Diaries Magazine

Underage Drinking.

Posted on the 24 August 2013 by Ellacoquine @ellacoquine
underage drinking. Me.  Los Angeles. 2002
California could not have been a better destination for our Franco-American honeymoon. While we could have seen more of what the state has to offer by doing the drive up the coast, checking out wine country, stopping off in Santa Barbara, I'm glad that I was able to show Aurélien at least the beginner's tour to California by starting him off easy with LA and a 50 minute flight up to San Francisco.
One thing about California that I had forgotten all about since I moved back to the east coast in 2006 was the pride that the two cities have, almost to the degree of a playful rivalry. When merely mentioning that we had started the first leg of our honeymoon in Los Angeles to San Francisco locals who must have assumed it was my first trip out to California, we were almost always met with an immediate almost knee-jerk response that the two cities were absolutely nothing alike, with an almost exhale of relief. When telling friends, and acquaintances we had met along the away, that we were heading up to San Francisco, residents of LA responded with a blank and somewhat confused, "Wait, but why?"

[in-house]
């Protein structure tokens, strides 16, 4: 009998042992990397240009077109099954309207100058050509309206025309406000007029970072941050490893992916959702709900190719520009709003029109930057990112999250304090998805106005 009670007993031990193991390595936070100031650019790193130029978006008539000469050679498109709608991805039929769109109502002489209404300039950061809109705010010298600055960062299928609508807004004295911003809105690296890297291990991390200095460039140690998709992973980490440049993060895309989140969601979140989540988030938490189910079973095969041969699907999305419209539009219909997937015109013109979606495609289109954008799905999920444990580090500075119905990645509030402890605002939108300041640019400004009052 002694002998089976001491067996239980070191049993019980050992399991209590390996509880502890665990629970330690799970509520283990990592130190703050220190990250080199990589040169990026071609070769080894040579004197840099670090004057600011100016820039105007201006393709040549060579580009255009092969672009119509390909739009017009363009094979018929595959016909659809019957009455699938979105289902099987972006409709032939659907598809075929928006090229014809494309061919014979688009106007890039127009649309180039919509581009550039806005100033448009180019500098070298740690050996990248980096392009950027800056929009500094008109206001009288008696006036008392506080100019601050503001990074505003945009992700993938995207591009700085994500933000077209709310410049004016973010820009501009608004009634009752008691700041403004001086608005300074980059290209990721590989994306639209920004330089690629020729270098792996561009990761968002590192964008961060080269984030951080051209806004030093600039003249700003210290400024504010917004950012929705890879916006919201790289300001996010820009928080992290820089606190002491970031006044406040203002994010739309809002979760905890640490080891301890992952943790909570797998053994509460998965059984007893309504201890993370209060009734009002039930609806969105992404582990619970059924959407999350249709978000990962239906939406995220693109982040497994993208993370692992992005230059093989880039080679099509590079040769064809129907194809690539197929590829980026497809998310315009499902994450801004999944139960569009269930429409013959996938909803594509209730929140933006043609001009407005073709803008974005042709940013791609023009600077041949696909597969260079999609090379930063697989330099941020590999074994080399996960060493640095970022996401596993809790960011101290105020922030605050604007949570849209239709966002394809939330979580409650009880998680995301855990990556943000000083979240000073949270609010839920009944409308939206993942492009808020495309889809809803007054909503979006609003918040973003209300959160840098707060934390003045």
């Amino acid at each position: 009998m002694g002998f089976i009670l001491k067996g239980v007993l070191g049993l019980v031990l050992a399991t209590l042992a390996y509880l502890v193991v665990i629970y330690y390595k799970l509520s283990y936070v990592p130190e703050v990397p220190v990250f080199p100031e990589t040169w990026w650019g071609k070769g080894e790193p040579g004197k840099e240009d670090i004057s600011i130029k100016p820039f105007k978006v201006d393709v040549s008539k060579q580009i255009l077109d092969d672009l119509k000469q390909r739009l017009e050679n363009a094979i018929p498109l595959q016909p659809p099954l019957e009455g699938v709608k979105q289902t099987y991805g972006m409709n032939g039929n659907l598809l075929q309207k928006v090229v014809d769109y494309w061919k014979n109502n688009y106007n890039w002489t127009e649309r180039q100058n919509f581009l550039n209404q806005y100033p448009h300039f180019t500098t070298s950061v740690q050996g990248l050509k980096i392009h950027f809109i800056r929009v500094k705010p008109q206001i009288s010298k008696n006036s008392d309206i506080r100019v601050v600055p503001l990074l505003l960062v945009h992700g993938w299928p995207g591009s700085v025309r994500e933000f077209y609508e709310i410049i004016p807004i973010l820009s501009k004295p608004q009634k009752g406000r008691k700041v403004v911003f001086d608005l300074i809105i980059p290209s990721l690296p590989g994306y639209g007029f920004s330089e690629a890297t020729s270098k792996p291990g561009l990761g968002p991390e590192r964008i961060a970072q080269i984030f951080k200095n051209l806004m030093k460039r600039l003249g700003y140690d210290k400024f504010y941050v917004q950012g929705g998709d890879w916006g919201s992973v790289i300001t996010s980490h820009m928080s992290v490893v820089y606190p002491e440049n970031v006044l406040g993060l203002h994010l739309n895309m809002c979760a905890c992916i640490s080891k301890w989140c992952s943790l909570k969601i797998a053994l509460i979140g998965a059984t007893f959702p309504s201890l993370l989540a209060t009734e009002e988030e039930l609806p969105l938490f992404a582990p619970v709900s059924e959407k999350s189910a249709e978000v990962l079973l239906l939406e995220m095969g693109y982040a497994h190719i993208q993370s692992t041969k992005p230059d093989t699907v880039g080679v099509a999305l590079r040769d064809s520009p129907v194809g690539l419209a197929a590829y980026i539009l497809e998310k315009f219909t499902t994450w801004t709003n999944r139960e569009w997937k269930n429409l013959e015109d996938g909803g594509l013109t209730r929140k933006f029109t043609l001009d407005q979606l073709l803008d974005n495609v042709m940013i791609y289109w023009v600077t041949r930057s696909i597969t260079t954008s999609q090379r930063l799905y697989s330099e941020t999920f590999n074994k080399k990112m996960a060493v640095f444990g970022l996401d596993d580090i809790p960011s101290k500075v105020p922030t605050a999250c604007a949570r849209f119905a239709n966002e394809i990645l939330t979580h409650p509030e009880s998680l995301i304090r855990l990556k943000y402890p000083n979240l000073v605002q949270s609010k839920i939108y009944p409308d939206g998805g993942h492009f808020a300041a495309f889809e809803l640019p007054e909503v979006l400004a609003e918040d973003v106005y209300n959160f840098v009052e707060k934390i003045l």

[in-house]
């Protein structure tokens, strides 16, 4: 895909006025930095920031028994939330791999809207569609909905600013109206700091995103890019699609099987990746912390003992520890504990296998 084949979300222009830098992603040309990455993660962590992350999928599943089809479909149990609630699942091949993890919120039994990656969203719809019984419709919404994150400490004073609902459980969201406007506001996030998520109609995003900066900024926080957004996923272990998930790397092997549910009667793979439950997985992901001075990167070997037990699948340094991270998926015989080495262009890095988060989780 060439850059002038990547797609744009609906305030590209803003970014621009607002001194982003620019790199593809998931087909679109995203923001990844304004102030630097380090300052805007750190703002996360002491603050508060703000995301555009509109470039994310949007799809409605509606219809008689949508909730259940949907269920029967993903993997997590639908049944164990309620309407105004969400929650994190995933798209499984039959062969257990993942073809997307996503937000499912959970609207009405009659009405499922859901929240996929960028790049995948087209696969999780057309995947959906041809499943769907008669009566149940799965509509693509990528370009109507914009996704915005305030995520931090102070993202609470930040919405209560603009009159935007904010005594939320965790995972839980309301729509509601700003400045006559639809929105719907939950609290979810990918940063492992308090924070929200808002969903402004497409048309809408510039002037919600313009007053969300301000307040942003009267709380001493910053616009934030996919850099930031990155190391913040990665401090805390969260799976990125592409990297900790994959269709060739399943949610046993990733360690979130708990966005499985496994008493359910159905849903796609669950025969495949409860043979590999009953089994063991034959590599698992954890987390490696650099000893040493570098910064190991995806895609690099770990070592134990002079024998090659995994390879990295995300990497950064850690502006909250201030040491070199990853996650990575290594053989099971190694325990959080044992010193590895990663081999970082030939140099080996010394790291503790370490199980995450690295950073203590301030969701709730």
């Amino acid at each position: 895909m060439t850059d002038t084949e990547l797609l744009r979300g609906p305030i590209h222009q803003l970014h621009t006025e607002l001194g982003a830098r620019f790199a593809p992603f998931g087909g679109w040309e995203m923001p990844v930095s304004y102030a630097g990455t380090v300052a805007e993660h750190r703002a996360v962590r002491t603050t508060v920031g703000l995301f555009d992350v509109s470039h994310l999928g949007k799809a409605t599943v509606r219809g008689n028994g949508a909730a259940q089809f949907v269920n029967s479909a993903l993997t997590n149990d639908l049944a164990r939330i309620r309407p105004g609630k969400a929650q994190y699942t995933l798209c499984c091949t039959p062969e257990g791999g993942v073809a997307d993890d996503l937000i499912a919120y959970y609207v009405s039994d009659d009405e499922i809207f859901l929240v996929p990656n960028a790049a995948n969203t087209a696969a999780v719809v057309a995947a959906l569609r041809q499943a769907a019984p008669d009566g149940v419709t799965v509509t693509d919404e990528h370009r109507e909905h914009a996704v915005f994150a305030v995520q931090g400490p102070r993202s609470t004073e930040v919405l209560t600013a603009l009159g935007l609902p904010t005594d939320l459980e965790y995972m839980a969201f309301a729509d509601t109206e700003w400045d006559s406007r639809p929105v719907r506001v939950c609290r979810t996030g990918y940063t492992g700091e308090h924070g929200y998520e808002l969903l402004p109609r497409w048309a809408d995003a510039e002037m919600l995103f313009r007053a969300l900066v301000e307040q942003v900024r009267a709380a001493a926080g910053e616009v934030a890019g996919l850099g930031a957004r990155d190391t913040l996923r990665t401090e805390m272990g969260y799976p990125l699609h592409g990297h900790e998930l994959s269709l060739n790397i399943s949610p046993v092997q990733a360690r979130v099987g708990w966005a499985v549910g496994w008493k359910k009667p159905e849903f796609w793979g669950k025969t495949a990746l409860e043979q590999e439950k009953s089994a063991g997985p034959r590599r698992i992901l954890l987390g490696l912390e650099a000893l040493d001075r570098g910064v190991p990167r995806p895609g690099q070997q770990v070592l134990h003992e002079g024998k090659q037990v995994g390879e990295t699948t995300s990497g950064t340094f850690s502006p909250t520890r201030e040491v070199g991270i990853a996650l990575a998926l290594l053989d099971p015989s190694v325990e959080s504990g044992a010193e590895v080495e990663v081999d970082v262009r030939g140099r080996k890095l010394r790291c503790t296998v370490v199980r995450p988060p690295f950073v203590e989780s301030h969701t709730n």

Aside from the undeniable differences of geography, inhabitants, culture and style that divides the two major Californian cities, there was one detail, albeit slight, that made our stay in the City by the Bay slightly more enjoyable than the City of Angels.